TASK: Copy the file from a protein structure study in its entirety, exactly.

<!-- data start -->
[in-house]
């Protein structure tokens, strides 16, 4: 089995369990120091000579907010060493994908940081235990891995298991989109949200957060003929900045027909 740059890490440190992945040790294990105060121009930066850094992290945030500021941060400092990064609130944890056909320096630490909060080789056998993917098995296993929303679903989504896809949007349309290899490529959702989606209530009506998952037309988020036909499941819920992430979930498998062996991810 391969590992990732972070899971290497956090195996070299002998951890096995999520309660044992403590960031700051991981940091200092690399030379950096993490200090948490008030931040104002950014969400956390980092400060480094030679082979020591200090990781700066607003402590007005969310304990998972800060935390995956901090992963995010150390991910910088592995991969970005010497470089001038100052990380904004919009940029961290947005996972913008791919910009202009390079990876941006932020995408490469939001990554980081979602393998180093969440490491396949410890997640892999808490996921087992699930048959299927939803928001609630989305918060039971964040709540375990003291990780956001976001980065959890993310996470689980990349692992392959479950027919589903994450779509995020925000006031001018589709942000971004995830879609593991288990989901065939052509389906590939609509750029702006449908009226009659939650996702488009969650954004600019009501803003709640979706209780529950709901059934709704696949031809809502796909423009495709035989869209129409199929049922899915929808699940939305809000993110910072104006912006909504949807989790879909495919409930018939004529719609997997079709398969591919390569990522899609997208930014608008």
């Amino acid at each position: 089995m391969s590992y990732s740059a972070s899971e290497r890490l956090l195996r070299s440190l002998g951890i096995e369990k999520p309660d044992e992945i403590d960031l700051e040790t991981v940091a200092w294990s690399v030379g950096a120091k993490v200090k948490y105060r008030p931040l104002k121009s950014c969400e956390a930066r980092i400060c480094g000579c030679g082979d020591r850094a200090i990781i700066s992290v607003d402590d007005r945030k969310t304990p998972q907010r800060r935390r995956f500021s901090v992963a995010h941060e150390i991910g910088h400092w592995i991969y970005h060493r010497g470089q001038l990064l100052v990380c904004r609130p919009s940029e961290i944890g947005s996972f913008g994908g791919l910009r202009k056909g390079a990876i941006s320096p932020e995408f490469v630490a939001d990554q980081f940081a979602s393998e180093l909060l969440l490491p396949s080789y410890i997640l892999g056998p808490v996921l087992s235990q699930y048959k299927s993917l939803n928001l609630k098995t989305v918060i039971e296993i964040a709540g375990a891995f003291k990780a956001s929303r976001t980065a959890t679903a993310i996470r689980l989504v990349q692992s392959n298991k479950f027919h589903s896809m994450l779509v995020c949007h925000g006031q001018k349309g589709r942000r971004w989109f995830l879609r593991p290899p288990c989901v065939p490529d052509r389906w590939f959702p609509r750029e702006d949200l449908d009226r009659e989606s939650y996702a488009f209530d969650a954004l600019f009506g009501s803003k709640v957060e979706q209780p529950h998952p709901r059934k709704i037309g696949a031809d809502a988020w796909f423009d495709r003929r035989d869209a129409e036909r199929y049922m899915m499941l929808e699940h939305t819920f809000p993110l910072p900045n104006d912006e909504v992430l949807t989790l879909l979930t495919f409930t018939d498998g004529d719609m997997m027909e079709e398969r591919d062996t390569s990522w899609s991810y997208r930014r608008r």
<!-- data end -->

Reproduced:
[in-house]
């Protein structure tokens, strides 16, 4: 089995369990120091000579907010060493994908940081235990891995298991989109949200957060003929900045027909 740059890490440190992945040790294990105060121009930066850094992290945030500021941060400092990064609130944890056909320096630490909060080789056998993917098995296993929303679903989504896809949007349309290899490529959702989606209530009506998952037309988020036909499941819920992430979930498998062996991810 391969590992990732972070899971290497956090195996070299002998951890096995999520309660044992403590960031700051991981940091200092690399030379950096993490200090948490008030931040104002950014969400956390980092400060480094030679082979020591200090990781700066607003402590007005969310304990998972800060935390995956901090992963995010150390991910910088592995991969970005010497470089001038100052990380904004919009940029961290947005996972913008791919910009202009390079990876941006932020995408490469939001990554980081979602393998180093969440490491396949410890997640892999808490996921087992699930048959299927939803928001609630989305918060039971964040709540375990003291990780956001976001980065959890993310996470689980990349692992392959479950027919589903994450779509995020925000006031001018589709942000971004995830879609593991288990989901065939052509389906590939609509750029702006449908009226009659939650996702488009969650954004600019009501803003709640979706209780529950709901059934709704696949031809809502796909423009495709035989869209129409199929049922899915929808699940939305809000993110910072104006912006909504949807989790879909495919409930018939004529719609997997079709398969591919390569990522899609997208930014608008």
């Amino acid at each position: 089995m391969s590992y990732s740059a972070s899971e290497r890490l956090l195996r070299s440190l002998g951890i096995e369990k999520p309660d044992e992945i403590d960031l700051e040790t991981v940091a200092w294990s690399v030379g950096a120091k993490v200090k948490y105060r008030p931040l104002k121009s950014c969400e956390a930066r980092i400060c480094g000579c030679g082979d020591r850094a200090i990781i700066s992290v607003d402590d007005r945030k969310t304990p998972q907010r800060r935390r995956f500021s901090v992963a995010h941060e150390i991910g910088h400092w592995i991969y970005h060493r010497g470089q001038l990064l100052v990380c904004r609130p919009s940029e961290i944890g947005s996972f913008g994908g791919l910009r202009k056909g390079a990876i941006s320096p932020e995408f490469v630490a939001d990554q980081f940081a979602s393998e180093l909060l969440l490491p396949s080789y410890i997640l892999g056998p808490v996921l087992s235990q699930y048959k299927s993917l939803n928001l609630k098995t989305v918060i039971e296993i964040a709540g375990a891995f003291k990780a956001s929303r976001t980065a959890t679903a993310i996470r689980l989504v990349q692992s392959n298991k479950f027919h589903s896809m994450l779509v995020c949007h925000g006031q001018k349309g589709r942000r971004w989109f995830l879609r593991p290899p288990c989901v065939p490529d052509r389906w590939f959702p609509r750029e702006d949200l449908d009226r009659e989606s939650y996702a488009f209530d969650a954004l600019f009506g009501s803003k709640v957060e979706q209780p529950h998952p709901r059934k709704i037309g696949a031809d809502a988020w796909f423009d495709r003929r035989d869209a129409e036909r199929y049922m899915m499941l929808e699940h939305t819920f809000p993110l910072p900045n104006d912006e909504v992430l949807t989790l879909l979930t495919f409930t018939d498998g004529d719609m997997m027909e079709e398969r591919d062996t390569s990522w899609s991810y997208r930014r608008r």